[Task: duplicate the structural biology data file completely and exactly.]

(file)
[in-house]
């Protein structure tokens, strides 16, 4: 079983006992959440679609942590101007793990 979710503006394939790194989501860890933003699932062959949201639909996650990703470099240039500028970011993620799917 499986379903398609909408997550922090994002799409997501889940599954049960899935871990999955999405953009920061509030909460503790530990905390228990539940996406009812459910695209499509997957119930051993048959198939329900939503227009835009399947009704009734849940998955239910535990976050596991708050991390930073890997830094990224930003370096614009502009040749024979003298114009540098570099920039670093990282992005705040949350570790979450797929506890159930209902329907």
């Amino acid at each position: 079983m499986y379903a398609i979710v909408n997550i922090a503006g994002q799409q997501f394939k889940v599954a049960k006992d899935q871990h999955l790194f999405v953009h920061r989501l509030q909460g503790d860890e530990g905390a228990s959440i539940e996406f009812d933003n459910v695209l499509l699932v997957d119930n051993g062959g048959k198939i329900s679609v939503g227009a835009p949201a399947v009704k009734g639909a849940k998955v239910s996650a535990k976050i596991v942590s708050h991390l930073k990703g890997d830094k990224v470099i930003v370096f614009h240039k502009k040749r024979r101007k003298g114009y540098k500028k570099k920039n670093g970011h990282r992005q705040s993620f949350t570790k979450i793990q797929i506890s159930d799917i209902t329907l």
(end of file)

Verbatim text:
[in-house]
């Protein structure tokens, strides 16, 4: 079983006992959440679609942590101007793990 979710503006394939790194989501860890933003699932062959949201639909996650990703470099240039500028970011993620799917 499986379903398609909408997550922090994002799409997501889940599954049960899935871990999955999405953009920061509030909460503790530990905390228990539940996406009812459910695209499509997957119930051993048959198939329900939503227009835009399947009704009734849940998955239910535990976050596991708050991390930073890997830094990224930003370096614009502009040749024979003298114009540098570099920039670093990282992005705040949350570790979450797929506890159930209902329907």
């Amino acid at each position: 079983m499986y379903a398609i979710v909408n997550i922090a503006g994002q799409q997501f394939k889940v599954a049960k006992d899935q871990h999955l790194f999405v953009h920061r989501l509030q909460g503790d860890e530990g905390a228990s959440i539940e996406f009812d933003n459910v695209l499509l699932v997957d119930n051993g062959g048959k198939i329900s679609v939503g227009a835009p949201a399947v009704k009734g639909a849940k998955v239910s996650a535990k976050i596991v942590s708050h991390l930073k990703g890997d830094k990224v470099i930003v370096f614009h240039k502009k040749r024979r101007k003298g114009y540098k500028k570099k920039n670093g970011h990282r992005q705040s993620f949350t570790k979450i793990q797929i506890s159930d799917i209902t329907l």